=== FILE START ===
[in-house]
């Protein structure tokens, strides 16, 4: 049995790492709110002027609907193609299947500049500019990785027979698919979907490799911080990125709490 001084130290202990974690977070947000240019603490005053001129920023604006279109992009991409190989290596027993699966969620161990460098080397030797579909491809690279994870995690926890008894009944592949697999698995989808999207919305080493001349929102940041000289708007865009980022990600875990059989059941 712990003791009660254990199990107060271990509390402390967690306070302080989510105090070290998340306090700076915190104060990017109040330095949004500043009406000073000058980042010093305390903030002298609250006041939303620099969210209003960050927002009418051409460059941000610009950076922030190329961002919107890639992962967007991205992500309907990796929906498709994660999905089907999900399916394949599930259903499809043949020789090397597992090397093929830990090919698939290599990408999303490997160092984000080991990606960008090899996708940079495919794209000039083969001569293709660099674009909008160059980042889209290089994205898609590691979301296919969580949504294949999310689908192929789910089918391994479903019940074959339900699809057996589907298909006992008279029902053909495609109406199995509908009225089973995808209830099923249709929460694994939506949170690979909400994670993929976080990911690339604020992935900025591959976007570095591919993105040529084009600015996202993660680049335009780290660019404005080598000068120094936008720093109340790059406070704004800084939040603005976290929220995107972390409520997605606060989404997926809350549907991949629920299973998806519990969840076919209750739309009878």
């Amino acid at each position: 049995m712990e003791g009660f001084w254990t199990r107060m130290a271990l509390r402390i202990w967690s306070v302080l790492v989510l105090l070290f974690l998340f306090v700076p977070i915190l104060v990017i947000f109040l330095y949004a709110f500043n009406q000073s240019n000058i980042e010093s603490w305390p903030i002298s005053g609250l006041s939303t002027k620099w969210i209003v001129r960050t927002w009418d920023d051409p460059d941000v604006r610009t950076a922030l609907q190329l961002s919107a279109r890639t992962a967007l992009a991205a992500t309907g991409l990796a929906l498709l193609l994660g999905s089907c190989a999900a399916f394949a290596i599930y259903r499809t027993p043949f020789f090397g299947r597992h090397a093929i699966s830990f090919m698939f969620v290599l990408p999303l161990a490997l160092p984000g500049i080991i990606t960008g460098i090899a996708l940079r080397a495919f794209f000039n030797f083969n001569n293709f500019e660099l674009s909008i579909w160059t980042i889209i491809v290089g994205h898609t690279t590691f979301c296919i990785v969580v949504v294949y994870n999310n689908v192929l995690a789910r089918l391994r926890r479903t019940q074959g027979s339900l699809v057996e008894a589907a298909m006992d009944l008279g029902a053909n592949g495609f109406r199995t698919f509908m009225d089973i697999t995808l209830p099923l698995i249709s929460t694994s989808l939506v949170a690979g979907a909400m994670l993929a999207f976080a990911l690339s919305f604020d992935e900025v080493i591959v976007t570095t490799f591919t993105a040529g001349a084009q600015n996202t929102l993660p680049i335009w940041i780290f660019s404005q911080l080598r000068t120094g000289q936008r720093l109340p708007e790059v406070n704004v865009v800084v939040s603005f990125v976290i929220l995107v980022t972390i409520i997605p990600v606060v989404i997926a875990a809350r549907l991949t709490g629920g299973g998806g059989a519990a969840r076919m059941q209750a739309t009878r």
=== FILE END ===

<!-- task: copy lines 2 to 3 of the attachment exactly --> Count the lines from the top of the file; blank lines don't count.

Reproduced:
């Protein structure tokens, strides 16, 4: 049995790492709110002027609907193609299947500049500019990785027979698919979907490799911080990125709490 001084130290202990974690977070947000240019603490005053001129920023604006279109992009991409190989290596027993699966969620161990460098080397030797579909491809690279994870995690926890008894009944592949697999698995989808999207919305080493001349929102940041000289708007865009980022990600875990059989059941 712990003791009660254990199990107060271990509390402390967690306070302080989510105090070290998340306090700076915190104060990017109040330095949004500043009406000073000058980042010093305390903030002298609250006041939303620099969210209003960050927002009418051409460059941000610009950076922030190329961002919107890639992962967007991205992500309907990796929906498709994660999905089907999900399916394949599930259903499809043949020789090397597992090397093929830990090919698939290599990408999303490997160092984000080991990606960008090899996708940079495919794209000039083969001569293709660099674009909008160059980042889209290089994205898609590691979301296919969580949504294949999310689908192929789910089918391994479903019940074959339900699809057996589907298909006992008279029902053909495609109406199995509908009225089973995808209830099923249709929460694994939506949170690979909400994670993929976080990911690339604020992935900025591959976007570095591919993105040529084009600015996202993660680049335009780290660019404005080598000068120094936008720093109340790059406070704004800084939040603005976290929220995107972390409520997605606060989404997926809350549907991949629920299973998806519990969840076919209750739309009878």
């Amino acid at each position: 049995m712990e003791g009660f001084w254990t199990r107060m130290a271990l509390r402390i202990w967690s306070v302080l790492v989510l105090l070290f974690l998340f306090v700076p977070i915190l104060v990017i947000f109040l330095y949004a709110f500043n009406q000073s240019n000058i980042e010093s603490w305390p903030i002298s005053g609250l006041s939303t002027k620099w969210i209003v001129r960050t927002w009418d920023d051409p460059d941000v604006r610009t950076a922030l609907q190329l961002s919107a279109r890639t992962a967007l992009a991205a992500t309907g991409l990796a929906l498709l193609l994660g999905s089907c190989a999900a399916f394949a290596i599930y259903r499809t027993p043949f020789f090397g299947r597992h090397a093929i699966s830990f090919m698939f969620v290599l990408p999303l161990a490997l160092p984000g500049i080991i990606t960008g460098i090899a996708l940079r080397a495919f794209f000039n030797f083969n001569n293709f500019e660099l674009s909008i579909w160059t980042i889209i491809v290089g994205h898609t690279t590691f979301c296919i990785v969580v949504v294949y994870n999310n689908v192929l995690a789910r089918l391994r926890r479903t019940q074959g027979s339900l699809v057996e008894a589907a298909m006992d009944l008279g029902a053909n592949g495609f109406r199995t698919f509908m009225d089973i697999t995808l209830p099923l698995i249709s929460t694994s989808l939506v949170a690979g979907a909400m994670l993929a999207f976080a990911l690339s919305f604020d992935e900025v080493i591959v976007t570095t490799f591919t993105a040529g001349a084009q600015n996202t929102l993660p680049i335009w940041i780290f660019s404005q911080l080598r000068t120094g000289q936008r720093l109340p708007e790059v406070n704004v865009v800084v939040s603005f990125v976290i929220l995107v980022t972390i409520i997605p990600v606060v989404i997926a875990a809350r549907l991949t709490g629920g299973g998806g059989a519990a969840r076919m059941q209750a739309t009878r």